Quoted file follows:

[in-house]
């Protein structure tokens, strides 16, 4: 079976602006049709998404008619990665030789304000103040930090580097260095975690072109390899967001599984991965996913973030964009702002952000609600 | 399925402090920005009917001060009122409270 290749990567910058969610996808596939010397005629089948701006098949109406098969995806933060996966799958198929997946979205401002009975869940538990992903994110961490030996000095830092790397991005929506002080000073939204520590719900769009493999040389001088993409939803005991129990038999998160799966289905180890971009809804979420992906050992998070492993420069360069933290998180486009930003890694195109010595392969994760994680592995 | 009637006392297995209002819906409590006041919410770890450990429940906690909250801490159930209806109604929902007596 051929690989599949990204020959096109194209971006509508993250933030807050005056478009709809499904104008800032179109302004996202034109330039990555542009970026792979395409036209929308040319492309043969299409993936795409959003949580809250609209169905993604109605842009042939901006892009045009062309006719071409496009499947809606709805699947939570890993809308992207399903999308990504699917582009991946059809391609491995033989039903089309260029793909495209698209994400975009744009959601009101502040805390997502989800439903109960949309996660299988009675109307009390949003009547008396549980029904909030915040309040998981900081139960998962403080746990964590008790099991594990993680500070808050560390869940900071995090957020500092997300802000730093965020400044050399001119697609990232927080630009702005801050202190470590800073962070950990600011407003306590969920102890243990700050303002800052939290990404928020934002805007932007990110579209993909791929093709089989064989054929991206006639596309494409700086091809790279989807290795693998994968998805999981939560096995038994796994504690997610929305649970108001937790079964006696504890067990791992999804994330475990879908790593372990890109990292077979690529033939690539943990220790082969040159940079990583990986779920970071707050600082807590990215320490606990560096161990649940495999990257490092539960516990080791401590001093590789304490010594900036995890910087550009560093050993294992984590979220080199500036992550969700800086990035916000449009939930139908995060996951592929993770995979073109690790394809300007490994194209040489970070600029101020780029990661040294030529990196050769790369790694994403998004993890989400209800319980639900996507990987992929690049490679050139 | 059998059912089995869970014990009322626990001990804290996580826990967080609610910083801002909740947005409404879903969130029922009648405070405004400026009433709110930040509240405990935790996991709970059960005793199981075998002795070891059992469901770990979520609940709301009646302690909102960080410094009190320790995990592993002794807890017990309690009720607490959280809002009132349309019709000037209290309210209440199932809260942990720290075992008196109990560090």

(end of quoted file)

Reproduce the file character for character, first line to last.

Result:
[in-house]
């Protein structure tokens, strides 16, 4: 079976602006049709998404008619990665030789304000103040930090580097260095975690072109390899967001599984991965996913973030964009702002952000609600 | 399925402090920005009917001060009122409270 290749990567910058969610996808596939010397005629089948701006098949109406098969995806933060996966799958198929997946979205401002009975869940538990992903994110961490030996000095830092790397991005929506002080000073939204520590719900769009493999040389001088993409939803005991129990038999998160799966289905180890971009809804979420992906050992998070492993420069360069933290998180486009930003890694195109010595392969994760994680592995 | 009637006392297995209002819906409590006041919410770890450990429940906690909250801490159930209806109604929902007596 051929690989599949990204020959096109194209971006509508993250933030807050005056478009709809499904104008800032179109302004996202034109330039990555542009970026792979395409036209929308040319492309043969299409993936795409959003949580809250609209169905993604109605842009042939901006892009045009062309006719071409496009499947809606709805699947939570890993809308992207399903999308990504699917582009991946059809391609491995033989039903089309260029793909495209698209994400975009744009959601009101502040805390997502989800439903109960949309996660299988009675109307009390949003009547008396549980029904909030915040309040998981900081139960998962403080746990964590008790099991594990993680500070808050560390869940900071995090957020500092997300802000730093965020400044050399001119697609990232927080630009702005801050202190470590800073962070950990600011407003306590969920102890243990700050303002800052939290990404928020934002805007932007990110579209993909791929093709089989064989054929991206006639596309494409700086091809790279989807290795693998994968998805999981939560096995038994796994504690997610929305649970108001937790079964006696504890067990791992999804994330475990879908790593372990890109990292077979690529033939690539943990220790082969040159940079990583990986779920970071707050600082807590990215320490606990560096161990649940495999990257490092539960516990080791401590001093590789304490010594900036995890910087550009560093050993294992984590979220080199500036992550969700800086990035916000449009939930139908995060996951592929993770995979073109690790394809300007490994194209040489970070600029101020780029990661040294030529990196050769790369790694994403998004993890989400209800319980639900996507990987992929690049490679050139 | 059998059912089995869970014990009322626990001990804290996580826990967080609610910083801002909740947005409404879903969130029922009648405070405004400026009433709110930040509240405990935790996991709970059960005793199981075998002795070891059992469901770990979520609940709301009646302690909102960080410094009190320790995990592993002794807890017990309690009720607490959280809002009132349309019709000037209290309210209440199932809260942990720290075992008196109990560090």